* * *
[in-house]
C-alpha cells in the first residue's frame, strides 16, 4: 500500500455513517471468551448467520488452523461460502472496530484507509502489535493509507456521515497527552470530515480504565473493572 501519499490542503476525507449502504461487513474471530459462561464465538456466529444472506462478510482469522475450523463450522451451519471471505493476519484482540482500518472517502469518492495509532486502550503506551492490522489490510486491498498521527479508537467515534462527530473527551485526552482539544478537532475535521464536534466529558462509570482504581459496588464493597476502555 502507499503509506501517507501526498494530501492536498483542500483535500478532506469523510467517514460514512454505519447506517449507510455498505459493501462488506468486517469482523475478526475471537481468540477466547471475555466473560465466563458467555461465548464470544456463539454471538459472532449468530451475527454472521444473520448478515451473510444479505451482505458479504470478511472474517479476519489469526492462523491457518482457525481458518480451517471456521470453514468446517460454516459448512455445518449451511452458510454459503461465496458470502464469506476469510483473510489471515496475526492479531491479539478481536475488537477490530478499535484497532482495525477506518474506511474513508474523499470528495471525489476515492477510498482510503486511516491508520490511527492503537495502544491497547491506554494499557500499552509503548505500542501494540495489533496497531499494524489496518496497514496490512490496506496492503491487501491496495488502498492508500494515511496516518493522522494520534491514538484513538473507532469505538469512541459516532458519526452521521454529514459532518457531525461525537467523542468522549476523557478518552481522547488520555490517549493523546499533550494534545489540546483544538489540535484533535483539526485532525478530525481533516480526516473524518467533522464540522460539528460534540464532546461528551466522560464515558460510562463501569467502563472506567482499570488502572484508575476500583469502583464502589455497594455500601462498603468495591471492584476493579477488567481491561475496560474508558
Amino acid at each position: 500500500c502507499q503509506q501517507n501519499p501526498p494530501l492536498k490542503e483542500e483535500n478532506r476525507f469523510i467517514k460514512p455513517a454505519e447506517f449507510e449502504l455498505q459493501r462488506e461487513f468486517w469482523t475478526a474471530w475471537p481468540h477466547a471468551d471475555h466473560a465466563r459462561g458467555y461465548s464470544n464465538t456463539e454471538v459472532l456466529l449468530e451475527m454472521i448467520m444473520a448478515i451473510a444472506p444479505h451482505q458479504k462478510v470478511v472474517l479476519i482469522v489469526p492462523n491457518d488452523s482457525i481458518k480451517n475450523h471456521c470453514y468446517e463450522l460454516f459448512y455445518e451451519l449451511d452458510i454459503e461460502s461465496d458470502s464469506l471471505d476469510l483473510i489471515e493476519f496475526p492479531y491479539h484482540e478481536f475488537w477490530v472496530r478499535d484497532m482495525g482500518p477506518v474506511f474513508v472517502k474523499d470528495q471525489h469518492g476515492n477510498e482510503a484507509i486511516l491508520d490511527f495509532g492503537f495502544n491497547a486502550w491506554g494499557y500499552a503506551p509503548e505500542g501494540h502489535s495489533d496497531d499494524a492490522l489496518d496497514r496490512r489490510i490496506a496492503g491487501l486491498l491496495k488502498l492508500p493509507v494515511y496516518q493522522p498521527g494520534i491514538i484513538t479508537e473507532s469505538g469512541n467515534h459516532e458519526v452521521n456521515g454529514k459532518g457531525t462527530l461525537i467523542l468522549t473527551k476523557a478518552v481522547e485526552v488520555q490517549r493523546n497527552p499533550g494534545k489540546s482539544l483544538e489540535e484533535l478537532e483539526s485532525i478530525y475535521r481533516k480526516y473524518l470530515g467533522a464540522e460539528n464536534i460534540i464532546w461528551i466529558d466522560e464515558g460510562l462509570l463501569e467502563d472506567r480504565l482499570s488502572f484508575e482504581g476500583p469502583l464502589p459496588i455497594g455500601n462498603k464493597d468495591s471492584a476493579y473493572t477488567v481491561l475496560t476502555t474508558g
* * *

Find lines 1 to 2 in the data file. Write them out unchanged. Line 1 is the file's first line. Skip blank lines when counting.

[in-house]
C-alpha cells in the first residue's frame, strides 16, 4: 500500500455513517471468551448467520488452523461460502472496530484507509502489535493509507456521515497527552470530515480504565473493572 501519499490542503476525507449502504461487513474471530459462561464465538456466529444472506462478510482469522475450523463450522451451519471471505493476519484482540482500518472517502469518492495509532486502550503506551492490522489490510486491498498521527479508537467515534462527530473527551485526552482539544478537532475535521464536534466529558462509570482504581459496588464493597476502555 502507499503509506501517507501526498494530501492536498483542500483535500478532506469523510467517514460514512454505519447506517449507510455498505459493501462488506468486517469482523475478526475471537481468540477466547471475555466473560465466563458467555461465548464470544456463539454471538459472532449468530451475527454472521444473520448478515451473510444479505451482505458479504470478511472474517479476519489469526492462523491457518482457525481458518480451517471456521470453514468446517460454516459448512455445518449451511452458510454459503461465496458470502464469506476469510483473510489471515496475526492479531491479539478481536475488537477490530478499535484497532482495525477506518474506511474513508474523499470528495471525489476515492477510498482510503486511516491508520490511527492503537495502544491497547491506554494499557500499552509503548505500542501494540495489533496497531499494524489496518496497514496490512490496506496492503491487501491496495488502498492508500494515511496516518493522522494520534491514538484513538473507532469505538469512541459516532458519526452521521454529514459532518457531525461525537467523542468522549476523557478518552481522547488520555490517549493523546499533550494534545489540546483544538489540535484533535483539526485532525478530525481533516480526516473524518467533522464540522460539528460534540464532546461528551466522560464515558460510562463501569467502563472506567482499570488502572484508575476500583469502583464502589455497594455500601462498603468495591471492584476493579477488567481491561475496560474508558